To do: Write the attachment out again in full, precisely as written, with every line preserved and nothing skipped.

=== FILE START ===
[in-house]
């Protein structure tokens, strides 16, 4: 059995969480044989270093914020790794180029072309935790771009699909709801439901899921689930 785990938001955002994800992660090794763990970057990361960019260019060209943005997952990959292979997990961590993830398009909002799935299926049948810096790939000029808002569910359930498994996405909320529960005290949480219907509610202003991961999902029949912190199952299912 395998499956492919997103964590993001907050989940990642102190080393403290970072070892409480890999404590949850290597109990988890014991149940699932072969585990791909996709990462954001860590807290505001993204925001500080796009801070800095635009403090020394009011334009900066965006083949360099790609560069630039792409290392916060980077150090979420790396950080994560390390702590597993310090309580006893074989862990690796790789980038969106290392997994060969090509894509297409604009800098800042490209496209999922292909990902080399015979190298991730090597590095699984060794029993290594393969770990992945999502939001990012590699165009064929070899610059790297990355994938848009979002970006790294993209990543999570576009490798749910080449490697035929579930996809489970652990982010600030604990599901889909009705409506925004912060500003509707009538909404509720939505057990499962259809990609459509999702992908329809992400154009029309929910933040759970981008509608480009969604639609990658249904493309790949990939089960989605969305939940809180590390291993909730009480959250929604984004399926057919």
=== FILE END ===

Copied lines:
[in-house]
């Protein structure tokens, strides 16, 4: 059995969480044989270093914020790794180029072309935790771009699909709801439901899921689930 785990938001955002994800992660090794763990970057990361960019260019060209943005997952990959292979997990961590993830398009909002799935299926049948810096790939000029808002569910359930498994996405909320529960005290949480219907509610202003991961999902029949912190199952299912 395998499956492919997103964590993001907050989940990642102190080393403290970072070892409480890999404590949850290597109990988890014991149940699932072969585990791909996709990462954001860590807290505001993204925001500080796009801070800095635009403090020394009011334009900066965006083949360099790609560069630039792409290392916060980077150090979420790396950080994560390390702590597993310090309580006893074989862990690796790789980038969106290392997994060969090509894509297409604009800098800042490209496209999922292909990902080399015979190298991730090597590095699984060794029993290594393969770990992945999502939001990012590699165009064929070899610059790297990355994938848009979002970006790294993209990543999570576009490798749910080449490697035929579930996809489970652990982010600030604990599901889909009705409506925004912060500003509707009538909404509720939505057990499962259809990609459509999702992908329809992400154009029309929910933040759970981008509608480009969604639609990658249904493309790949990939089960989605969305939940809180590390291993909730009480959250929604984004399926057919």